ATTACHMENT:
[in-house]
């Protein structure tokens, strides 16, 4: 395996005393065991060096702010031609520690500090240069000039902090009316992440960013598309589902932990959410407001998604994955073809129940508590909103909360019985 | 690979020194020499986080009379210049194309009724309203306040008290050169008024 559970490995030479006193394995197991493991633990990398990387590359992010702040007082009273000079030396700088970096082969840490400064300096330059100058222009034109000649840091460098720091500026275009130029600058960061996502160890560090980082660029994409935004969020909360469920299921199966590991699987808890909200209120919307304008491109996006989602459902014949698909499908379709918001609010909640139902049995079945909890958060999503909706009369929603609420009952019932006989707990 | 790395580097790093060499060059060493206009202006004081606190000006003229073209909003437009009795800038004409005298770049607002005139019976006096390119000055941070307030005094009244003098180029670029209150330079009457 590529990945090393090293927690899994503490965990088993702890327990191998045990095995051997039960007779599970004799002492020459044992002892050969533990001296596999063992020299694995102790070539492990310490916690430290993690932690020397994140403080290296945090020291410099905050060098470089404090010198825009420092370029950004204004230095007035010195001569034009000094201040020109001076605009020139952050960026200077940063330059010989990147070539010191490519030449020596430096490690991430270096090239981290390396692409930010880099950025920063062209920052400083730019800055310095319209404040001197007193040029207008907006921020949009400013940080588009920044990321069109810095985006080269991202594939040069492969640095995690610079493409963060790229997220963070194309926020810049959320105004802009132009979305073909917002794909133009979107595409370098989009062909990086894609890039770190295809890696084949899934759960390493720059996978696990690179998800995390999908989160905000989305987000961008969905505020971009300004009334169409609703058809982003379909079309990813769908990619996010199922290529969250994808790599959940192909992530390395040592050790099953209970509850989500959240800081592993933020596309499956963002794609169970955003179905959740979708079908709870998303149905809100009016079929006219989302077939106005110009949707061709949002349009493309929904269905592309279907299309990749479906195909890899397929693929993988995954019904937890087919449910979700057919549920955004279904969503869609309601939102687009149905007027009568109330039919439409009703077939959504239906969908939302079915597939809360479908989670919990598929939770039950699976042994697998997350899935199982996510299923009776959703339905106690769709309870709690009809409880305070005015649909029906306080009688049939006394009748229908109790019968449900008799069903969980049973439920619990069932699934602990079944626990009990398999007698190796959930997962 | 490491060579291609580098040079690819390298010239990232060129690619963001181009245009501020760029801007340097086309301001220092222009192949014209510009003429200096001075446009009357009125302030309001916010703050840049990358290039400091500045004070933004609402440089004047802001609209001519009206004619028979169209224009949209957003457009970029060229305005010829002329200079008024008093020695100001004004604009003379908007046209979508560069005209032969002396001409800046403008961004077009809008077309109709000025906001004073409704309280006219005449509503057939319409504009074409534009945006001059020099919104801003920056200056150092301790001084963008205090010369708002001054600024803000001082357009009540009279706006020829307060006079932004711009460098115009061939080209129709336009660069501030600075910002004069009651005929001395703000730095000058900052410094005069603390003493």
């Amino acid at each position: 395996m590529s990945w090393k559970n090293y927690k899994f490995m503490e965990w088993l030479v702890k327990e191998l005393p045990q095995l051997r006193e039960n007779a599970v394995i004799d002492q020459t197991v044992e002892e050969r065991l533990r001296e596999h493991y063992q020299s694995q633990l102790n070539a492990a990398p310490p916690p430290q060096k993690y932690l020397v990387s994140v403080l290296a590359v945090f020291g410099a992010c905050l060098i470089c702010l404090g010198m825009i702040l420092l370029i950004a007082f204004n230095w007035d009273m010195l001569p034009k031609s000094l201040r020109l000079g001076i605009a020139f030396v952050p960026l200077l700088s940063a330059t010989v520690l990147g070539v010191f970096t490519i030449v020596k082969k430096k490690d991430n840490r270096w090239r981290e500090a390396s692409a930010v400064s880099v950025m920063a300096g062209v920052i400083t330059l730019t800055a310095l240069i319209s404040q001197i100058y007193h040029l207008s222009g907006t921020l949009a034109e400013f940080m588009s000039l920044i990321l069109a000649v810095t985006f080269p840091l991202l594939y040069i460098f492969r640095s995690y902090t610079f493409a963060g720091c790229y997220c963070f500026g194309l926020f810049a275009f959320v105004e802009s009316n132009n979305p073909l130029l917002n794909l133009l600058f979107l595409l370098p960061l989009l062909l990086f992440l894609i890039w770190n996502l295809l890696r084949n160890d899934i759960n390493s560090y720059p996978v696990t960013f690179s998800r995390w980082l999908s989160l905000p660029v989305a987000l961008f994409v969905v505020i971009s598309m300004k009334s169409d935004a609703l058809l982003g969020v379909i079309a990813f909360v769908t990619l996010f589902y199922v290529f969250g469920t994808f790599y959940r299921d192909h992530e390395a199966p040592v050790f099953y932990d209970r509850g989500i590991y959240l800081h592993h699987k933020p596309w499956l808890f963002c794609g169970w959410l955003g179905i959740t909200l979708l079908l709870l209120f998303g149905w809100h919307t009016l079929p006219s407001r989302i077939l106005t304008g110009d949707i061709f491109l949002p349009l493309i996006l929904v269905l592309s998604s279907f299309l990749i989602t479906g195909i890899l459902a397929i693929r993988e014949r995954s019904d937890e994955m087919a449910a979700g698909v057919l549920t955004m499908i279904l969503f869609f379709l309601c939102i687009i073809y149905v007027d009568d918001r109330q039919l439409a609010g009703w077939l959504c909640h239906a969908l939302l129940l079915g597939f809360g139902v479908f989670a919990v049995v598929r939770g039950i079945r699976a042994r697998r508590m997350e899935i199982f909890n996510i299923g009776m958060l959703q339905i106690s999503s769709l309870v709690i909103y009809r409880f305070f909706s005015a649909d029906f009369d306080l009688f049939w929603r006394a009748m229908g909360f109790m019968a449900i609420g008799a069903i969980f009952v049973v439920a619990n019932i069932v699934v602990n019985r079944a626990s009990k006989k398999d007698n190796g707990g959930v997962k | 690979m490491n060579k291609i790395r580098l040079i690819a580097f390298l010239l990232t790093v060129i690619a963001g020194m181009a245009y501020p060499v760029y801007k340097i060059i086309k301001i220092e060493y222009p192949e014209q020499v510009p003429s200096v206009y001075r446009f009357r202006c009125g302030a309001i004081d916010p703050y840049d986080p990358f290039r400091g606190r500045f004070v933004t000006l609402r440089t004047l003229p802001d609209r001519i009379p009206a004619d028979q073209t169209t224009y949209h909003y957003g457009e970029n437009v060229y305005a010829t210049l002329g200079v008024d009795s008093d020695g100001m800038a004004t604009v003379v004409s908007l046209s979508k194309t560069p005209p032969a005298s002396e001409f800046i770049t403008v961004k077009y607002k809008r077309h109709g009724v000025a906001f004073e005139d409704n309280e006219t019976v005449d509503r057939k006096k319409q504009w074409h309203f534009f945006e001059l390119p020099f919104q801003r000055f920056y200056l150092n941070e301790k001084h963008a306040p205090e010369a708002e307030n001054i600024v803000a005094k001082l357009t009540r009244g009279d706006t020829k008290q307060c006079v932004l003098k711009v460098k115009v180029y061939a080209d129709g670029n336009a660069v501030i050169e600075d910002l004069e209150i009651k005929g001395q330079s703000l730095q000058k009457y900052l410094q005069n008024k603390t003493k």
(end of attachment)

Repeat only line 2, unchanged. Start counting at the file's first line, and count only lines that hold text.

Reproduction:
């Protein structure tokens, strides 16, 4: 395996005393065991060096702010031609520690500090240069000039902090009316992440960013598309589902932990959410407001998604994955073809129940508590909103909360019985 | 690979020194020499986080009379210049194309009724309203306040008290050169008024 559970490995030479006193394995197991493991633990990398990387590359992010702040007082009273000079030396700088970096082969840490400064300096330059100058222009034109000649840091460098720091500026275009130029600058960061996502160890560090980082660029994409935004969020909360469920299921199966590991699987808890909200209120919307304008491109996006989602459902014949698909499908379709918001609010909640139902049995079945909890958060999503909706009369929603609420009952019932006989707990 | 790395580097790093060499060059060493206009202006004081606190000006003229073209909003437009009795800038004409005298770049607002005139019976006096390119000055941070307030005094009244003098180029670029209150330079009457 590529990945090393090293927690899994503490965990088993702890327990191998045990095995051997039960007779599970004799002492020459044992002892050969533990001296596999063992020299694995102790070539492990310490916690430290993690932690020397994140403080290296945090020291410099905050060098470089404090010198825009420092370029950004204004230095007035010195001569034009000094201040020109001076605009020139952050960026200077940063330059010989990147070539010191490519030449020596430096490690991430270096090239981290390396692409930010880099950025920063062209920052400083730019800055310095319209404040001197007193040029207008907006921020949009400013940080588009920044990321069109810095985006080269991202594939040069492969640095995690610079493409963060790229997220963070194309926020810049959320105004802009132009979305073909917002794909133009979107595409370098989009062909990086894609890039770190295809890696084949899934759960390493720059996978696990690179998800995390999908989160905000989305987000961008969905505020971009300004009334169409609703058809982003379909079309990813769908990619996010199922290529969250994808790599959940192909992530390395040592050790099953209970509850989500959240800081592993933020596309499956963002794609169970955003179905959740979708079908709870998303149905809100009016079929006219989302077939106005110009949707061709949002349009493309929904269905592309279907299309990749479906195909890899397929693929993988995954019904937890087919449910979700057919549920955004279904969503869609309601939102687009149905007027009568109330039919439409009703077939959504239906969908939302079915597939809360479908989670919990598929939770039950699976042994697998997350899935199982996510299923009776959703339905106690769709309870709690009809409880305070005015649909029906306080009688049939006394009748229908109790019968449900008799069903969980049973439920619990069932699934602990079944626990009990398999007698190796959930997962 | 490491060579291609580098040079690819390298010239990232060129690619963001181009245009501020760029801007340097086309301001220092222009192949014209510009003429200096001075446009009357009125302030309001916010703050840049990358290039400091500045004070933004609402440089004047802001609209001519009206004619028979169209224009949209957003457009970029060229305005010829002329200079008024008093020695100001004004604009003379908007046209979508560069005209032969002396001409800046403008961004077009809008077309109709000025906001004073409704309280006219005449509503057939319409504009074409534009945006001059020099919104801003920056200056150092301790001084963008205090010369708002001054600024803000001082357009009540009279706006020829307060006079932004711009460098115009061939080209129709336009660069501030600075910002004069009651005929001395703000730095000058900052410094005069603390003493």